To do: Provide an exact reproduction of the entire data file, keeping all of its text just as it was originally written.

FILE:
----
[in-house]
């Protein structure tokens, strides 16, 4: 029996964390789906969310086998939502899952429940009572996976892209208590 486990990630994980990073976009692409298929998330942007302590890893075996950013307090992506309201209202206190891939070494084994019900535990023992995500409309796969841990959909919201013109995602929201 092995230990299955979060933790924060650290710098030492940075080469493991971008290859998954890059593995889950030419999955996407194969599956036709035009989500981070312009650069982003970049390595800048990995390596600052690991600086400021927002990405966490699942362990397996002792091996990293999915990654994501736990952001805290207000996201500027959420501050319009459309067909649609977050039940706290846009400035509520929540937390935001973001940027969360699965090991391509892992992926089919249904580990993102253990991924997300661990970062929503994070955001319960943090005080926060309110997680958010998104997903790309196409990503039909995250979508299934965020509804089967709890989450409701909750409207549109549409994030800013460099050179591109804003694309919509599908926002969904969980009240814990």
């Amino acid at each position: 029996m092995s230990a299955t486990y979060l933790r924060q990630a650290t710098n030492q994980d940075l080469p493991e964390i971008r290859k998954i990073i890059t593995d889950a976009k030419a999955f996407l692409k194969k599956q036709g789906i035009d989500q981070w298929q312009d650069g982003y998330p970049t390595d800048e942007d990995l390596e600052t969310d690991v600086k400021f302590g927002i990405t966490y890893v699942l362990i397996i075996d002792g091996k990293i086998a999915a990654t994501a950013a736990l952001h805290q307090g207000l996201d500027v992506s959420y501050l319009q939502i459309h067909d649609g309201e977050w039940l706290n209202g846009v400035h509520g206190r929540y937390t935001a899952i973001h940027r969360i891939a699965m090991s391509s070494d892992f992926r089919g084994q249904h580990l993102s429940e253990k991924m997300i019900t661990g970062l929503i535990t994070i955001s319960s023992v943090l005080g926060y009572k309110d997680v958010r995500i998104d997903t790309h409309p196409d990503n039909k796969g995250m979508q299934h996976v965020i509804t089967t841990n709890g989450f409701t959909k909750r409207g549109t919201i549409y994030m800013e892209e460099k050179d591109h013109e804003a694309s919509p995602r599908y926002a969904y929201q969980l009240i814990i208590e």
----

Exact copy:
[in-house]
């Protein structure tokens, strides 16, 4: 029996964390789906969310086998939502899952429940009572996976892209208590 486990990630994980990073976009692409298929998330942007302590890893075996950013307090992506309201209202206190891939070494084994019900535990023992995500409309796969841990959909919201013109995602929201 092995230990299955979060933790924060650290710098030492940075080469493991971008290859998954890059593995889950030419999955996407194969599956036709035009989500981070312009650069982003970049390595800048990995390596600052690991600086400021927002990405966490699942362990397996002792091996990293999915990654994501736990952001805290207000996201500027959420501050319009459309067909649609977050039940706290846009400035509520929540937390935001973001940027969360699965090991391509892992992926089919249904580990993102253990991924997300661990970062929503994070955001319960943090005080926060309110997680958010998104997903790309196409990503039909995250979508299934965020509804089967709890989450409701909750409207549109549409994030800013460099050179591109804003694309919509599908926002969904969980009240814990």
């Amino acid at each position: 029996m092995s230990a299955t486990y979060l933790r924060q990630a650290t710098n030492q994980d940075l080469p493991e964390i971008r290859k998954i990073i890059t593995d889950a976009k030419a999955f996407l692409k194969k599956q036709g789906i035009d989500q981070w298929q312009d650069g982003y998330p970049t390595d800048e942007d990995l390596e600052t969310d690991v600086k400021f302590g927002i990405t966490y890893v699942l362990i397996i075996d002792g091996k990293i086998a999915a990654t994501a950013a736990l952001h805290q307090g207000l996201d500027v992506s959420y501050l319009q939502i459309h067909d649609g309201e977050w039940l706290n209202g846009v400035h509520g206190r929540y937390t935001a899952i973001h940027r969360i891939a699965m090991s391509s070494d892992f992926r089919g084994q249904h580990l993102s429940e253990k991924m997300i019900t661990g970062l929503i535990t994070i955001s319960s023992v943090l005080g926060y009572k309110d997680v958010r995500i998104d997903t790309h409309p196409d990503n039909k796969g995250m979508q299934h996976v965020i509804t089967t841990n709890g989450f409701t959909k909750r409207g549109t919201i549409y994030m800013e892209e460099k050179d591109h013109e804003a694309s919509p995602r599908y926002a969904y929201q969980l009240i814990i208590e």